The river flows very fast today and I hear it has has even broken the wall by the hatch, I didn’t make it that far today being transfixed by the O’Brien footprint.
I get to the Glen late after a day of multiple connections. M the dancer and friend of Maeve Fleischmann, organised a zoom with Gerard O’Brien, who also grew up in the Glen. We were aware of the residence from N’s research and the remaining fence posts between the tallest Cypress trees and the Island, and up into the Gothic Quarter. I wasn’t at all surprised when Gerard told us the former name was Gleann na Puca – Glen of the Fairies, or as he put it, the Haunted Glen. Folk used to stay away till industrialisation brought the mills and then the people.
There is a little hand painted fairy door at the foot of one of the Cypresses where I often see offerings. This tree would have been at the entrance to the O’Brien plot. There was an orchard at the back, in the part I call ‘The Gothic Quarter’ and the steps are still there running up alongside the well. The House was built on the grounds of a mill and Gerard knew there were buried parts under the residence.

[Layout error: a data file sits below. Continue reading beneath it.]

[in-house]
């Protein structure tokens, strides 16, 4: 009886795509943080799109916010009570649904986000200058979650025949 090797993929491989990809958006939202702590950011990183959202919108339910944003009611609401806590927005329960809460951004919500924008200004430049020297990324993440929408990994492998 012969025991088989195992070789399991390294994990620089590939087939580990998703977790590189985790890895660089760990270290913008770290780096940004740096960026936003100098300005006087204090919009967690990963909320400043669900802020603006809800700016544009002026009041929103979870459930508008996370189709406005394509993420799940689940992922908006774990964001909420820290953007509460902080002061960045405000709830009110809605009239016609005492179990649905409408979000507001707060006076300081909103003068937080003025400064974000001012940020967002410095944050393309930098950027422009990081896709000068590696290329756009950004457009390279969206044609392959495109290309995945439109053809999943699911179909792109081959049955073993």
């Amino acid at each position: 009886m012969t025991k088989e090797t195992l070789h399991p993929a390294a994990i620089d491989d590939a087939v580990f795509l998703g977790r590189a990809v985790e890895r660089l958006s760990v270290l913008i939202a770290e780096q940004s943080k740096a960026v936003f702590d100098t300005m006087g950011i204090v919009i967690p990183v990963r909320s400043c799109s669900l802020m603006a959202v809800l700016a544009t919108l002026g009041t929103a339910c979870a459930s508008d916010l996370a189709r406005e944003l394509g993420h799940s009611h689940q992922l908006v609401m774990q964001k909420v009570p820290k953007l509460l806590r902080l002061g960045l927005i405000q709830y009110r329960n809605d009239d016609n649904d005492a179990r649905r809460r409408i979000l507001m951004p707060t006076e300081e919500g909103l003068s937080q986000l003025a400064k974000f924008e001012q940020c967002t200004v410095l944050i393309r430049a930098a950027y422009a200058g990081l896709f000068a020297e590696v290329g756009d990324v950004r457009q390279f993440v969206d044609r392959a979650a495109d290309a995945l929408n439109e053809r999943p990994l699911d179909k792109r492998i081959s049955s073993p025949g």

The Glen was a place where local kids used to come unaccompanied, and unencumbered by adults. “The Glen was a wild place and you learned a lot of cop on , you learned how to look after yourself” … “the waterways used to flow through the garden, there was a 10 foot waterfall, you had all the time the sound of the water rumbling away …it was a garden of Eden there were a few serpents around on the outside..”
There used to be trout in the river. After the Gouldings moved away and the land was left to Cork Corporation a sewage scheme was built in the Glen in the 1960s that destroyed the waterways and the buildings and character of the Glen. The recession of the 1980s meant a period of dereliction. Even in 1947 there were discussions about acquiring the Glen as an amenity and controlling building on The Glen rim. The baby boom of the 1950s/60s meant children were coming of age with new families during the recession, and a demand for housing was met with urgency, and cheaply by the corporation.
The area of the Glen is Rathmore